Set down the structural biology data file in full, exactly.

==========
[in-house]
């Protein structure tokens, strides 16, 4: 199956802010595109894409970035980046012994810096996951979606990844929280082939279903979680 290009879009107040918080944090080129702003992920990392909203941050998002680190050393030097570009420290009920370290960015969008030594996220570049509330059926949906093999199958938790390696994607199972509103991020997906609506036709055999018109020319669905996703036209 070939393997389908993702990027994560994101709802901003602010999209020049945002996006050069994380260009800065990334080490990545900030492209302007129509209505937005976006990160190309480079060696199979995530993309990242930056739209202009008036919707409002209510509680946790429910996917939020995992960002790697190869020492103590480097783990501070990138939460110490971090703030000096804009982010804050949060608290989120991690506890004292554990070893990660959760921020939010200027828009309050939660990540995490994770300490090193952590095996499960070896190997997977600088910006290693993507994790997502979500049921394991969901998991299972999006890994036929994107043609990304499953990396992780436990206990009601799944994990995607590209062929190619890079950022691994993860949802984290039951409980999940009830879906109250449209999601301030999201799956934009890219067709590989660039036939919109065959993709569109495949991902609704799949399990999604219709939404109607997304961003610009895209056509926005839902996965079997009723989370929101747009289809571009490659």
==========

[in-house]
């Protein structure tokens, strides 16, 4: 199956802010595109894409970035980046012994810096996951979606990844929280082939279903979680 290009879009107040918080944090080129702003992920990392909203941050998002680190050393030097570009420290009920370290960015969008030594996220570049509330059926949906093999199958938790390696994607199972509103991020997906609506036709055999018109020319669905996703036209 070939393997389908993702990027994560994101709802901003602010999209020049945002996006050069994380260009800065990334080490990545900030492209302007129509209505937005976006990160190309480079060696199979995530993309990242930056739209202009008036919707409002209510509680946790429910996917939020995992960002790697190869020492103590480097783990501070990138939460110490971090703030000096804009982010804050949060608290989120991690506890004292554990070893990660959760921020939010200027828009309050939660990540995490994770300490090193952590095996499960070896190997997977600088910006290693993507994790997502979500049921394991969901998991299972999006890994036929994107043609990304499953990396992780436990206990009601799944994990995607590209062929190619890079950022691994993860949802984290039951409980999940009830879906109250449209999601301030999201799956934009890219067709590989660039036939919109065959993709569109495949991902609704799949399990999604219709939404109607997304961003610009895209056509926005839902996965079997009723989370929101747009289809571009490659």